Sylvia — talk about stump speech Jim asks Sylvia: what’s the hardest thing about using a speech written by someone else? Sylvia asks Jim: has there ever been a time that I put something in that you didn’t want to use but tried anyway? what happened? Jim asks Sylvia: How do you capture the “ voice ” of the person you ’ re writing for?
Sylvia Examples of strategies to vary the pace and break up the presentation into 10 minute chunks Sylvia asks Jim: how do you read the room? how do you re-capture the audience’s attention when it starts to wander?
Sylvia Story—red wine tasting
As a case in point, the article showed this PPT slide that had been used in a Pentagon briefing to explain the situation in Iraq. So, drastic steps may need to be taken. [video clip is coming next]
[Two clicks] That’s right – no bullet points. Ever.
Garr Reynolds, author of Presentation Zen and proponent of the “no bullet points” rule and an advocate for the use of visuals instead, used the following to exemplify the difference between the two approaches.
Jim asks Sylvia: How do you talk to your superintendent about delivery? Sylvia asks Jim: When should the superintendent use a teleprompter? Sylvia asks Jim: One of the things you consistently do is work the room before you speak. Tell us specifically what you do and why you do it.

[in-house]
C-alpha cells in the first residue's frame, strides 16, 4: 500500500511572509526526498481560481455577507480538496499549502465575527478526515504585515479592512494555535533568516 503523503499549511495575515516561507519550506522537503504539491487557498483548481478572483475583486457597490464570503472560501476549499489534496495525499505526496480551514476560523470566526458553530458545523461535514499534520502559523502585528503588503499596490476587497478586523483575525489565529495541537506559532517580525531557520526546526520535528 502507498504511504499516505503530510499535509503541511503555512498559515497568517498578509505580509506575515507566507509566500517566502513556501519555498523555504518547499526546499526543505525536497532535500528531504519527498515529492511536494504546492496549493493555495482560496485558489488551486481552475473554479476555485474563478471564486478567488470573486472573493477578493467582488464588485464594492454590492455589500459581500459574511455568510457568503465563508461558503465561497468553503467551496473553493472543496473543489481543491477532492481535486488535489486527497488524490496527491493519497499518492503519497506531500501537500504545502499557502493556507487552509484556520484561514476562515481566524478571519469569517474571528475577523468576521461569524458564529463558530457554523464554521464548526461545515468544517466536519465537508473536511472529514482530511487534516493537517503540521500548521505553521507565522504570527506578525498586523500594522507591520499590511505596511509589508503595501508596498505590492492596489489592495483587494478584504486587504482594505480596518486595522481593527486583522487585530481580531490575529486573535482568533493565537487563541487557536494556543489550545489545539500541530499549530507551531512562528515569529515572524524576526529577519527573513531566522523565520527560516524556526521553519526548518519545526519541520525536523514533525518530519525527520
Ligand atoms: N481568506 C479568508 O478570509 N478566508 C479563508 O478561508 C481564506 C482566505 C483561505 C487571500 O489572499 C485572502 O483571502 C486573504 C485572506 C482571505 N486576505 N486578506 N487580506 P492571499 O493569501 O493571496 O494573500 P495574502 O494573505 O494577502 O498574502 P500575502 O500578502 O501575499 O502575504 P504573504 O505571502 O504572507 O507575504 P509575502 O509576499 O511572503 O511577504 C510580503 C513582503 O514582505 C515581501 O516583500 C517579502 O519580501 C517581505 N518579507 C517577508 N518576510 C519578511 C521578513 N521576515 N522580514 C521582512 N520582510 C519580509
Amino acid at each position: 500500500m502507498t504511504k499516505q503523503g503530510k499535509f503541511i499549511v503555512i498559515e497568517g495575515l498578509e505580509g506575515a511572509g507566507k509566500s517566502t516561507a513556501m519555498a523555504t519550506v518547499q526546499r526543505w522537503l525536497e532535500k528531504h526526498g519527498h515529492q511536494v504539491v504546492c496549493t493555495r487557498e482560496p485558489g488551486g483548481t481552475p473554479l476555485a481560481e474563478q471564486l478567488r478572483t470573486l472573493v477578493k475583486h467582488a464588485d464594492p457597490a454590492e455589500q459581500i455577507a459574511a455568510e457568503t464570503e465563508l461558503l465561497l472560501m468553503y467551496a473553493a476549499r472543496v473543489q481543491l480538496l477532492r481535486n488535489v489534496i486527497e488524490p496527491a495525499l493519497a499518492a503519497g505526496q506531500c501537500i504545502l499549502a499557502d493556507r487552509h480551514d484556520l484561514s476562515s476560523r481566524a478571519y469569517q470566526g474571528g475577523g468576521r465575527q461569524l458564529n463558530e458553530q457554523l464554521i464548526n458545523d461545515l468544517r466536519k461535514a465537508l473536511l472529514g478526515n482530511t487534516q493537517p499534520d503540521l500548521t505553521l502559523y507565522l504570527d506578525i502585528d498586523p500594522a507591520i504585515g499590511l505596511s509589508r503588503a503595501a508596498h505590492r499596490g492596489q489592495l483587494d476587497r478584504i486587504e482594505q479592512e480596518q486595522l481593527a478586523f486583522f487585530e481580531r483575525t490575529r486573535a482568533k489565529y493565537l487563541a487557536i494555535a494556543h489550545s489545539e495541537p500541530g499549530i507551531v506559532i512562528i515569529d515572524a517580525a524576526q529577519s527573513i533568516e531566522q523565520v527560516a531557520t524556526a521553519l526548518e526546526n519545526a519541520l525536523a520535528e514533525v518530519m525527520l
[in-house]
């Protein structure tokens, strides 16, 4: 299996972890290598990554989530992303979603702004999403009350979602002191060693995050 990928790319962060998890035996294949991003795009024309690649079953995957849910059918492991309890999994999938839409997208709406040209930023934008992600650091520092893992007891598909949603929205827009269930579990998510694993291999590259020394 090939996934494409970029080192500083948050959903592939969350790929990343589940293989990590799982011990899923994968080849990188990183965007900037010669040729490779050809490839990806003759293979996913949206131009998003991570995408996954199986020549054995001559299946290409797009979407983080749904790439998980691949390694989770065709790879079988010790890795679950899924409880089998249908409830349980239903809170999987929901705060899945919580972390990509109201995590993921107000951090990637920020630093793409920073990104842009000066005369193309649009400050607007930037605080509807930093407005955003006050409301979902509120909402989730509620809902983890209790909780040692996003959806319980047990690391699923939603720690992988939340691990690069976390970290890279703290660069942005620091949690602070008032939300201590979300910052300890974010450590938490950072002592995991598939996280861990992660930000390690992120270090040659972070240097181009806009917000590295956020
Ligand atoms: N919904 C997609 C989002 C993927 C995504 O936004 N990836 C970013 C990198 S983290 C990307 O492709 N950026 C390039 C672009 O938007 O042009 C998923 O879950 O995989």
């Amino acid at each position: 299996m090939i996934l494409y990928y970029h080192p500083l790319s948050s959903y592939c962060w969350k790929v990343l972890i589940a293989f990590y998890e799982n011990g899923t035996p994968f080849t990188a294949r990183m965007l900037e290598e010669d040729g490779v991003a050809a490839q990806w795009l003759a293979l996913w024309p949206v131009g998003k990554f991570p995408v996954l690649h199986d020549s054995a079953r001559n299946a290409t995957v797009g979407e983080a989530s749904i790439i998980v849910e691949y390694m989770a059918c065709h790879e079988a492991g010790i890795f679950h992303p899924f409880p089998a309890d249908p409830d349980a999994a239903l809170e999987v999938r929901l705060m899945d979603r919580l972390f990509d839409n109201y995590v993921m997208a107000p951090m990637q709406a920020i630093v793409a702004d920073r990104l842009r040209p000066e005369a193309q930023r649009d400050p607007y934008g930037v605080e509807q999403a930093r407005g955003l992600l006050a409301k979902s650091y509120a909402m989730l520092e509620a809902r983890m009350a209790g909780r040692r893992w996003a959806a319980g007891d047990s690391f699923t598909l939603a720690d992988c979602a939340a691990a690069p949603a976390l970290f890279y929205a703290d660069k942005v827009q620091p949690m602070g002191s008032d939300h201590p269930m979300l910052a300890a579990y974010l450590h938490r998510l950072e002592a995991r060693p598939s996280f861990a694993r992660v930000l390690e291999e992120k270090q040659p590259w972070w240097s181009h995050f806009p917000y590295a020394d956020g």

Sylvia How do you sell this approach to senior executive who needs to be the “change champion”? Have audience members give Jim their pitch. (Give them 5 minutes to develop it on their own or with any team members with them.)
If time, talk about how to leverage f2f: Blogs Stakeholder website Video clips/photos Jim Wrap-up—remind them to take a handout, connect with us on LinkedIn, to keep the conversation going.
Whats So Great About Face To Face Nspra2011 Web
A thousand conversations What’s so great about face-to-face communication? Jim Grieve, Assistant Deputy Minister Sylvia Link, APR Early Learning Division Ontario Ministry of Education July 11, 2011
Early Childhood Education EDU3. As you may know, the government of Ontario introduced a new plan that will provide full-day integrated kindergarten and daycare programs for Ontario's four- and five-year-olds within Ontario's school system, beginning in 2010. Do you think that introducing this program in Ontario is a very good idea, a good idea, a bad idea or a very bad idea? Base: All Respondents (n=1200)